The first honeybee vaccine could protect the entire hive, starting with the queen
Vaccinating the queen bee provides immune protection for all of her offspring.
The world’s first insect vaccine is here, and it could help with stopping a fatal bacterial disease in honeybees. A study published on October 17 in the journal Frontiers in Veterinary Science found honeybees born from vaccinated queens were more resistant to American Foulbrood (AFB) infection than hives with unvaccinated queens. Not only would the vaccine help in improving colony health, but it might increase commercial beekeeping to make products, such as honey and medical wax.
Several factors have contributed to declining honeybee populations—higher temperatures from climate change, pesticides, and drought to name a few. “Bee health is a multifaceted problem and many factors play into the survival or perishing of a beehive,” says Dalial Freitak, associate professor at the University of Graz in Austria and senior author of the study. “As in any organism, diseases can cause havoc, especially if other stressors are at play.” The current vaccine tackles AFB, a devastating disease that’s caused early outbreaks in US beehives since the early 1900s.
AFB is caused by the spores of the larva of the bacteria Paenibacillus. Young honeybees ingest the spores in their foods and in one to two days, the spores take root in their gut, sprouting out rod structures. Like an aggressive cancer tumor, the rods quickly multiply before invading the blood and body tissues and killing the young insect larva from the inside. By the time they die, new spores have formed to infect the bees that come in to clean up the honeycomb cells where the deceased laid. Beekeepers may also accidentally spread the disease by exposing contaminated honey or equipment to other bees. Freitak estimates at least 50 percent of beehives globally have AFB. While cultivators may not see any noticeable symptoms of the disease at first, it can feel like a ticking “time bomb” with an outbreak potentially happening at any moment, she says.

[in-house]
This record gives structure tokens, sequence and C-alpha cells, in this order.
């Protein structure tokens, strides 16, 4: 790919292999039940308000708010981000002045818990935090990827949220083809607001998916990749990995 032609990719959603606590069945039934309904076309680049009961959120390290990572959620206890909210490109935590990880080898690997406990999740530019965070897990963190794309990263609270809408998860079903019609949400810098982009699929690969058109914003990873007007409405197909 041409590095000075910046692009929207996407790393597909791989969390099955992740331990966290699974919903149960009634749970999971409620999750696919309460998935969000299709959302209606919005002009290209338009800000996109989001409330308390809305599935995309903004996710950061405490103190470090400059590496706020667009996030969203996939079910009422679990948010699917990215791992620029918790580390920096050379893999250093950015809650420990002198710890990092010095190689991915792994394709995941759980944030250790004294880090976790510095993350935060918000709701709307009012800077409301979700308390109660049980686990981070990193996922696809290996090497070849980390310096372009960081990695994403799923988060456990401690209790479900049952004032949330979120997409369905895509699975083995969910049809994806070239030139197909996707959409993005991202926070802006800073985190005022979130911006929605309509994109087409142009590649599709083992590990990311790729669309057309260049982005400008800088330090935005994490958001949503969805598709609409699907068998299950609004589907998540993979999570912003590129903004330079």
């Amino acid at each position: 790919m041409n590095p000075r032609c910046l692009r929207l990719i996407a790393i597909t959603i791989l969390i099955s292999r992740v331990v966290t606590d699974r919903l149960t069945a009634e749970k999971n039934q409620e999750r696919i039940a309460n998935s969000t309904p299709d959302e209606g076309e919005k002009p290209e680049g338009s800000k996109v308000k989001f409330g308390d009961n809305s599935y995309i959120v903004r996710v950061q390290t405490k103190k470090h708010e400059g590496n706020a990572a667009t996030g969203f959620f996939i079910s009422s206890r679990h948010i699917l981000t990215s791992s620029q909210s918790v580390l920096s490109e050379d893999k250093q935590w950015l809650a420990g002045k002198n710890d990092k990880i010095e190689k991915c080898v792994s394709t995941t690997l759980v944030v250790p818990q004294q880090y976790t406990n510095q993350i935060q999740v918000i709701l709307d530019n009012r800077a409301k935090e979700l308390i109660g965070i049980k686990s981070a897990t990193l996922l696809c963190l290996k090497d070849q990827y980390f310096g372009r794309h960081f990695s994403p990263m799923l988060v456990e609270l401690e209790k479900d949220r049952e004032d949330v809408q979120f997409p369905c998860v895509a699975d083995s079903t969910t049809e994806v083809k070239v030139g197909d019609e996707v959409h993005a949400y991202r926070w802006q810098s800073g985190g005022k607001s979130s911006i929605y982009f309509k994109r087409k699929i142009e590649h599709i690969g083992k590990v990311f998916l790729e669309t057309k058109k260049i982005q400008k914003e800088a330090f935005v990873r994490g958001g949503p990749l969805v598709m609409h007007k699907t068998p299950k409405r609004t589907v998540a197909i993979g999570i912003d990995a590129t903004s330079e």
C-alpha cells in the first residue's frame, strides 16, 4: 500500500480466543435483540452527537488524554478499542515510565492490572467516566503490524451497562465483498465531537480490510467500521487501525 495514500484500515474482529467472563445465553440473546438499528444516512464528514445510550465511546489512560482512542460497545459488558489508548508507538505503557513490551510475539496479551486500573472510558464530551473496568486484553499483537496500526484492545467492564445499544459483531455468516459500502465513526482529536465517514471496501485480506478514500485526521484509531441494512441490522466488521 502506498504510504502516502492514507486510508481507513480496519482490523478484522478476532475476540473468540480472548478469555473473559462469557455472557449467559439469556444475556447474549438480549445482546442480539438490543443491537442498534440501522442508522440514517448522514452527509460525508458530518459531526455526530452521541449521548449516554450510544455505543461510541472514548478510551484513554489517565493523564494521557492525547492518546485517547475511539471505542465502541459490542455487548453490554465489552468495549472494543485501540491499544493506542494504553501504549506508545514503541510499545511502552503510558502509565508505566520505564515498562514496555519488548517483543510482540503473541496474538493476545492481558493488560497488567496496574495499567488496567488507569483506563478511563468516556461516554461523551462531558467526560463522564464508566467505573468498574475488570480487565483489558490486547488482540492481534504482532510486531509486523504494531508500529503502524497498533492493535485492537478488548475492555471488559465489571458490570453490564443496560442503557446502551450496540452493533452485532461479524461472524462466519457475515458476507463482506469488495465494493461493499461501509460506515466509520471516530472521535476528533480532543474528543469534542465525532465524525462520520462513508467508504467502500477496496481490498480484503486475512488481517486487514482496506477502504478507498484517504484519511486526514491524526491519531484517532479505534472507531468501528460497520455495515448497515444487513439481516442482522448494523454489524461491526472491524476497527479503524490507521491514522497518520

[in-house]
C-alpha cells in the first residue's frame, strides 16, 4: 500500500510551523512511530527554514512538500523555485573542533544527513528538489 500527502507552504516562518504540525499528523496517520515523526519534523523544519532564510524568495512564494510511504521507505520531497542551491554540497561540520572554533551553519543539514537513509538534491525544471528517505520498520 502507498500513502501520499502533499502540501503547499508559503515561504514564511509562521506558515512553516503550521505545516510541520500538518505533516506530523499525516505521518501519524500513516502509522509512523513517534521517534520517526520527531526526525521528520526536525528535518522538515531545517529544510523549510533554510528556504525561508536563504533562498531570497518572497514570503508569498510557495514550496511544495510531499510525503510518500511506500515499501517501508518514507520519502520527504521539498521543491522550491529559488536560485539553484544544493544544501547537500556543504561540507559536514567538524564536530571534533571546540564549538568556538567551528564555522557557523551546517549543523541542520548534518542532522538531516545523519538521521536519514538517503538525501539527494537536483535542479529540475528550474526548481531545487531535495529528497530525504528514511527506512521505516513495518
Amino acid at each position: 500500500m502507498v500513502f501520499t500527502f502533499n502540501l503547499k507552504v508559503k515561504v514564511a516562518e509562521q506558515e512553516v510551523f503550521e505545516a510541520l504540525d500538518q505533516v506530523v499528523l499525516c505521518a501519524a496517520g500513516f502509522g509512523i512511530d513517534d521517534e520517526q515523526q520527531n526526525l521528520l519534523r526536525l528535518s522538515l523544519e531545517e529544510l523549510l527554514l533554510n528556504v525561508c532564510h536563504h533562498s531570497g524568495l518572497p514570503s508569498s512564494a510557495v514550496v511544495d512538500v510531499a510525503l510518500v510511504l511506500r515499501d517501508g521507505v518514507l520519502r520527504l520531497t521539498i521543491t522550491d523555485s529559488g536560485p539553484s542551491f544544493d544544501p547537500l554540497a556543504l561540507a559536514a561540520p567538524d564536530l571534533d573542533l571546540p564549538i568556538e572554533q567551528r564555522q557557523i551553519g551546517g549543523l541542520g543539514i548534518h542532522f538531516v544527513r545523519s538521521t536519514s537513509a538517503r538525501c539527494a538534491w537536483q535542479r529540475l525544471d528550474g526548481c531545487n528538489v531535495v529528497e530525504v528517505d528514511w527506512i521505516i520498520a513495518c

The recent study tests the safety and effectiveness of an oral breeder vaccine—an immunization that’s passed down from parents—to increase resistance against Paenibacillus larva. The oral vaccine is mixed into a new queen’s food which she ingests before being introduced into the hive. Once digested, the vaccine contents are transferred into the fat body, the storage organ in insects. Vitellogenin, or the yolk proteins that provide nutrients for growing embryos, bind to pieces of the vaccine and deliver it to eggs in the ovaries. “A little piece of vaccine into the ovaries stimulates an immune response and it’s where you need it the most,” says Annette Kleiser, the CEO of biotech company Dalan Animal Health that created the vaccine. “A lot of these diseases are when the larvae get infected in the first few days when they hatch.”
[Related: Do we still need to save the bees?]
In the current study, two queen honeybees were vaccinated with either the vaccine or the placebo before entering their hive and laying eggs. After the eggs hatched, the two hives were brought to the lab (to avoid infecting other colonies in the wild) and exposed to AFB spores for several days. The team found that vaccinating the queen decreased the risk of AFB by 30 to 50 percent. What’s more, the vaccine did not impact the health of bee colonies. The study authors saw no difference in hive losses between the placebo and vaccinated groups before spore exposure.